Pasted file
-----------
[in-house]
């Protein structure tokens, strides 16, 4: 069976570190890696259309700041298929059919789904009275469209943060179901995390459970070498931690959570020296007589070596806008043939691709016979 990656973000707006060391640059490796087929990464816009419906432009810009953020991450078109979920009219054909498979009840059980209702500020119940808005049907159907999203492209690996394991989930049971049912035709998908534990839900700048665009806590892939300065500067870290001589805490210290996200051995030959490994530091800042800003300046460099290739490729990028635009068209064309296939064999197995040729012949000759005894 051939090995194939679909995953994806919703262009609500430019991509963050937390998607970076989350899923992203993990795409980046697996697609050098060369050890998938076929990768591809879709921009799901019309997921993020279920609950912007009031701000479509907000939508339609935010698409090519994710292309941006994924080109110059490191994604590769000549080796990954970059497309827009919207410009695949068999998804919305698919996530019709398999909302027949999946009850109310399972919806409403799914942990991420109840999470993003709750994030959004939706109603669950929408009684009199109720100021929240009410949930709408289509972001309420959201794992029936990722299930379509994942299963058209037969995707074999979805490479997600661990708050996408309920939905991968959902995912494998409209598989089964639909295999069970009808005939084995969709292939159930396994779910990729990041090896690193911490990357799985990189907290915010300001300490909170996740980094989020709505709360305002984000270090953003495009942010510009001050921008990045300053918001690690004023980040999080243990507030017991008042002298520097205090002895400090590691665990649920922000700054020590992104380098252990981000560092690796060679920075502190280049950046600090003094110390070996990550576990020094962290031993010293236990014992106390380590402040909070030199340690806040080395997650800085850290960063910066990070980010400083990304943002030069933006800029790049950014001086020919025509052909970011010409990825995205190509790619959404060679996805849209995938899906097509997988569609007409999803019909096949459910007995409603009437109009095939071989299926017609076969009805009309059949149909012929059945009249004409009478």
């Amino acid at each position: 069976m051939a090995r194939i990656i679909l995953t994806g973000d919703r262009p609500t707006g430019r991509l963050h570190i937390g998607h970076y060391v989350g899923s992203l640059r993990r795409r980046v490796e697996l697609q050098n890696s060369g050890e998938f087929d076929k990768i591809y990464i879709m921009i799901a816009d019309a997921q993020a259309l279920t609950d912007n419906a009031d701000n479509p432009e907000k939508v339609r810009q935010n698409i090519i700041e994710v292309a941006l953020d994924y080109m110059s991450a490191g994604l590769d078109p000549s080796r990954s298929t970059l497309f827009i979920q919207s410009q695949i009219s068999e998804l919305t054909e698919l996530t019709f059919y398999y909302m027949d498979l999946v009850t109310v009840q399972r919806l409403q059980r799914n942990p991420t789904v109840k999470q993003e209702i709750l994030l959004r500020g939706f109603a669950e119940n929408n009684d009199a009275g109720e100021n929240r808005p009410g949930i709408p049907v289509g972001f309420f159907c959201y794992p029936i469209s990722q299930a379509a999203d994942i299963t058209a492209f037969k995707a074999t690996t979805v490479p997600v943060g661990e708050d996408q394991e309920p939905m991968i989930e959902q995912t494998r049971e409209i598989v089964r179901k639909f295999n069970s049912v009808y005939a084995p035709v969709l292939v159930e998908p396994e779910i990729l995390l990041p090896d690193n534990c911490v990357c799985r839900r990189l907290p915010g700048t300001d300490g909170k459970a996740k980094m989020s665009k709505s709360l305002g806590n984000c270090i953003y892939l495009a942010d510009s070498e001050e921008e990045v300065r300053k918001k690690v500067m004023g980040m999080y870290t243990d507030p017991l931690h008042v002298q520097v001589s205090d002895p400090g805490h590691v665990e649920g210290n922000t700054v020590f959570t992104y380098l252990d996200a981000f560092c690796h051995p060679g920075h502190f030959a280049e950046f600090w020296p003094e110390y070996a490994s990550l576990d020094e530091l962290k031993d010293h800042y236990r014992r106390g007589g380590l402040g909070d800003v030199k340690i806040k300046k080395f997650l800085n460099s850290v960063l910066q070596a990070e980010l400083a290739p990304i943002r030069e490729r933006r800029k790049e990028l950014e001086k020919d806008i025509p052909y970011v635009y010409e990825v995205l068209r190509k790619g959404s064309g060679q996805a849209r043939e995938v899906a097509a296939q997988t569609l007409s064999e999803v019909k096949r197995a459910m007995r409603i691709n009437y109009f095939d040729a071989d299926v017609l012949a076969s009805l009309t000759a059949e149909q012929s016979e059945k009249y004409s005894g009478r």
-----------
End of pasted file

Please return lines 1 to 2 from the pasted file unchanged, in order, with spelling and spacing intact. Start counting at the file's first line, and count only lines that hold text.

[in-house]
């Protein structure tokens, strides 16, 4: 069976570190890696259309700041298929059919789904009275469209943060179901995390459970070498931690959570020296007589070596806008043939691709016979 990656973000707006060391640059490796087929990464816009419906432009810009953020991450078109979920009219054909498979009840059980209702500020119940808005049907159907999203492209690996394991989930049971049912035709998908534990839900700048665009806590892939300065500067870290001589805490210290996200051995030959490994530091800042800003300046460099290739490729990028635009068209064309296939064999197995040729012949000759005894 051939090995194939679909995953994806919703262009609500430019991509963050937390998607970076989350899923992203993990795409980046697996697609050098060369050890998938076929990768591809879709921009799901019309997921993020279920609950912007009031701000479509907000939508339609935010698409090519994710292309941006994924080109110059490191994604590769000549080796990954970059497309827009919207410009695949068999998804919305698919996530019709398999909302027949999946009850109310399972919806409403799914942990991420109840999470993003709750994030959004939706109603669950929408009684009199109720100021929240009410949930709408289509972001309420959201794992029936990722299930379509994942299963058209037969995707074999979805490479997600661990708050996408309920939905991968959902995912494998409209598989089964639909295999069970009808005939084995969709292939159930396994779910990729990041090896690193911490990357799985990189907290915010300001300490909170996740980094989020709505709360305002984000270090953003495009942010510009001050921008990045300053918001690690004023980040999080243990507030017991008042002298520097205090002895400090590691665990649920922000700054020590992104380098252990981000560092690796060679920075502190280049950046600090003094110390070996990550576990020094962290031993010293236990014992106390380590402040909070030199340690806040080395997650800085850290960063910066990070980010400083990304943002030069933006800029790049950014001086020919025509052909970011010409990825995205190509790619959404060679996805849209995938899906097509997988569609007409999803019909096949459910007995409603009437109009095939071989299926017609076969009805009309059949149909012929059945009249004409009478």